God has been revealing to me that I’ve been looking at everything with the wrong perspective. No, I’m not where I thought I’d be five years ago, and you know what? That’s a good thing! Just like those mistakes in rehearsal, I’ve been learning things in this season of my life that are extremely valuable for all of the seasons to come.
Many are the plans in the mind of man, but it is the purpose of the LORD that will stand.
God is the author of each of our unique stories, and my chapters may not look anything like yours. We all need to accept that for ourselves and for each other. We have to stop comparing our lives and we have to stop trying to mold everyone else into doing what we think they should be doing too. We have to stop being too embarrassed to be able to live our lives to the fullest.
“For my thoughts are not your thoughts, neither are your ways my ways,” declares the LORD. “As the heavens are higher than the earth, so are my ways higher than your ways and my thoughts than your thoughts.” ~Isaiah 55: 8-9
In focusing so much on how my plans haven’t worked out, I’m stealing my own joy out of the moment that I’m in right now. Instead of blooming where I’m planted and prospering with the resources I’m given, I’m looking over at the roses and wishing I could be in their position, never realizing that in doing so, I’d have to bare thorns that weren’t meant for me. When we become so preoccupied with everything we’re not and everything we don’t have, we can’t see all of the beautiful things God has already placed in our lives. It’s the simple pleasures that will help remind us that life isn’t only lived in the big events that make the highlight reel.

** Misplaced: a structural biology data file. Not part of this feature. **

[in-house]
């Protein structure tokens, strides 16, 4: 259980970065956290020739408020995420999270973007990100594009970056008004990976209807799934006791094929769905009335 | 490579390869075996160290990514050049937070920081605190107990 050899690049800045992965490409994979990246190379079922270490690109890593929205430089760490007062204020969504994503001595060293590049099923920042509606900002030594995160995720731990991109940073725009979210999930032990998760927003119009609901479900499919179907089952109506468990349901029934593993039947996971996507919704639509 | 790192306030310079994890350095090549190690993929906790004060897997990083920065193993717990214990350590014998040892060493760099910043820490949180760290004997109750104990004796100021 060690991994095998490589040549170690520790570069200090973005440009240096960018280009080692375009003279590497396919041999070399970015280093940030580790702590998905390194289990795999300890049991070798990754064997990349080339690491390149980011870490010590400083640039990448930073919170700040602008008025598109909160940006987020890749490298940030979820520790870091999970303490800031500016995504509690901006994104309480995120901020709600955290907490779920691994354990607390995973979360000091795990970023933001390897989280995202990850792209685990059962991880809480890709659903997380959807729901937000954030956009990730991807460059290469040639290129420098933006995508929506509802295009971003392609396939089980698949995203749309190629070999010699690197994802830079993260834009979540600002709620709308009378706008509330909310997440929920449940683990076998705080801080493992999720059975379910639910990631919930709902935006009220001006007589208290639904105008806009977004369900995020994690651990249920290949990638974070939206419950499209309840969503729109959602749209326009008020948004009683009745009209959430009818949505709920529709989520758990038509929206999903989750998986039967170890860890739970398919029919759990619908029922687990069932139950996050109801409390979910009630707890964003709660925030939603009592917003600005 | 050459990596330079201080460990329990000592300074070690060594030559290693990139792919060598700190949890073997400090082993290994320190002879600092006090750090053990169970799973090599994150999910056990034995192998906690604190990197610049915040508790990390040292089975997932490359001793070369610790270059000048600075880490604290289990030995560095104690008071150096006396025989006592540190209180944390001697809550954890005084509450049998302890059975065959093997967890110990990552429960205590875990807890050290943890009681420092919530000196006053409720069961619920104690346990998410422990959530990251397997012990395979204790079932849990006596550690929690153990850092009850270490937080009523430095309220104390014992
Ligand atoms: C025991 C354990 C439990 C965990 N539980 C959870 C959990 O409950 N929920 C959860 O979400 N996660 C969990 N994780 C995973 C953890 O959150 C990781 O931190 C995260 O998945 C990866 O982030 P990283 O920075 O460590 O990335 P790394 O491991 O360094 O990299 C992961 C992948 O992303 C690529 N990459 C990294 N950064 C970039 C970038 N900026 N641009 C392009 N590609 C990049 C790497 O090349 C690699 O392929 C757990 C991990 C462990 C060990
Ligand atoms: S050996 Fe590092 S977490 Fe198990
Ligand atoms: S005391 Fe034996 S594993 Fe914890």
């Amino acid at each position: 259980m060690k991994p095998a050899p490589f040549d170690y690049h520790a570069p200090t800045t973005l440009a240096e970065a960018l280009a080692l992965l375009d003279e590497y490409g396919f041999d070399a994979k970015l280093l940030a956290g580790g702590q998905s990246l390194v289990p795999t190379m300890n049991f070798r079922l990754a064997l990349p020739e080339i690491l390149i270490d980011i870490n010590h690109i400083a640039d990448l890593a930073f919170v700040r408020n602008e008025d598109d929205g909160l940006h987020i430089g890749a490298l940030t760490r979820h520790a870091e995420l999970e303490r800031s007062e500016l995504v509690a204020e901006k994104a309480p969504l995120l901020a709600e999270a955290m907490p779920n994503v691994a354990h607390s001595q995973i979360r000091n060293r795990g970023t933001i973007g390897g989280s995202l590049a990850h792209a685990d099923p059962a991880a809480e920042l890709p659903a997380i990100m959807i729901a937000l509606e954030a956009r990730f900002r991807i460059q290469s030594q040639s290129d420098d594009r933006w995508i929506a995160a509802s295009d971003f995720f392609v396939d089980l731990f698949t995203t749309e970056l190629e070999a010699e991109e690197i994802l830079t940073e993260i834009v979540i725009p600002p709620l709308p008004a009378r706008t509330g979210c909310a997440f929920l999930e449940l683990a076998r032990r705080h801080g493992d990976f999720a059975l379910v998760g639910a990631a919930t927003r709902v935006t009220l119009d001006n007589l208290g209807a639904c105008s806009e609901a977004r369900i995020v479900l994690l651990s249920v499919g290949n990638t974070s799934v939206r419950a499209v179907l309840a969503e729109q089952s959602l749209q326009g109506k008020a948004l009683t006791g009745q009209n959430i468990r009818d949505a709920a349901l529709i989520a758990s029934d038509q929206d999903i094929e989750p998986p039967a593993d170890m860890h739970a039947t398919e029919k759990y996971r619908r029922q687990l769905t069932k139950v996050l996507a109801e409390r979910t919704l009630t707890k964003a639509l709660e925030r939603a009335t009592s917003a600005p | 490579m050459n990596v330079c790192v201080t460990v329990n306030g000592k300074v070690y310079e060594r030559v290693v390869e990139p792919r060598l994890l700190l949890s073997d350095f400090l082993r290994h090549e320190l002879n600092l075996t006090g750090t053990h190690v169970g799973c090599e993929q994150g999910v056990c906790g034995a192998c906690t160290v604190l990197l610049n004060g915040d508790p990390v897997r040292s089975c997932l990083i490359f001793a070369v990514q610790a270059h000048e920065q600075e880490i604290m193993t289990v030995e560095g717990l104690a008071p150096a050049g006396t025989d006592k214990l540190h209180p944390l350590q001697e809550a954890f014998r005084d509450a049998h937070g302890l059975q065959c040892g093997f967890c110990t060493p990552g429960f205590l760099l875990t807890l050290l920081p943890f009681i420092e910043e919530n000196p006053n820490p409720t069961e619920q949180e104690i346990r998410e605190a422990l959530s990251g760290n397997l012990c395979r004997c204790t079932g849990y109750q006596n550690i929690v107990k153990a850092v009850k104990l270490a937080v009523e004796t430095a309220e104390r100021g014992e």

It’s lived through the peace that comes from knowing Christ.
It’s lived in the way that first sip of coffee in the morning warms your whole body.
It’s lived in the ever changing colors of the sunset and the windows down on a warm spring day.
It’s lived in the spontaneous night time snowball fights and the smiles from your precious baby cousin.
Life is truly lived when we stop focusing so much on staging the perfect picture and start embracing all the laughter that comes from the bloopers.
So, my beautiful dreamers, this post is my way of accepting the fact that my life’s not perfect. This is me saying that I’m human, and sometimes I get discouraged, but I’m going to try to start focusing more on the things that truly matter. This is me admitting that no, I’m not where I wanted to be, but I’m right where I need to be…and maybe, just maybe, you are too.
Cheers to embracing the bloopers that life throws at us! Here’s to accepting them, learning from them, believing God has a plan for them, and perhaps even broadcasting them in order to connect to one another on a deeper level.
Some of my favorite bloopers to prove they really can end up making sense:
**Pastor Jason Simpkins of Northbend Church inspired some of the points in this post, as well as, helps to keep me encouraged through his own passion. His latest message (When God Doesn’t Make Sense 3/6/16) was a core source of my newfound encouragement. If you’d like to check it out, go to the Northbend Church home page, then once you’re there you can navigate to the sermon archives.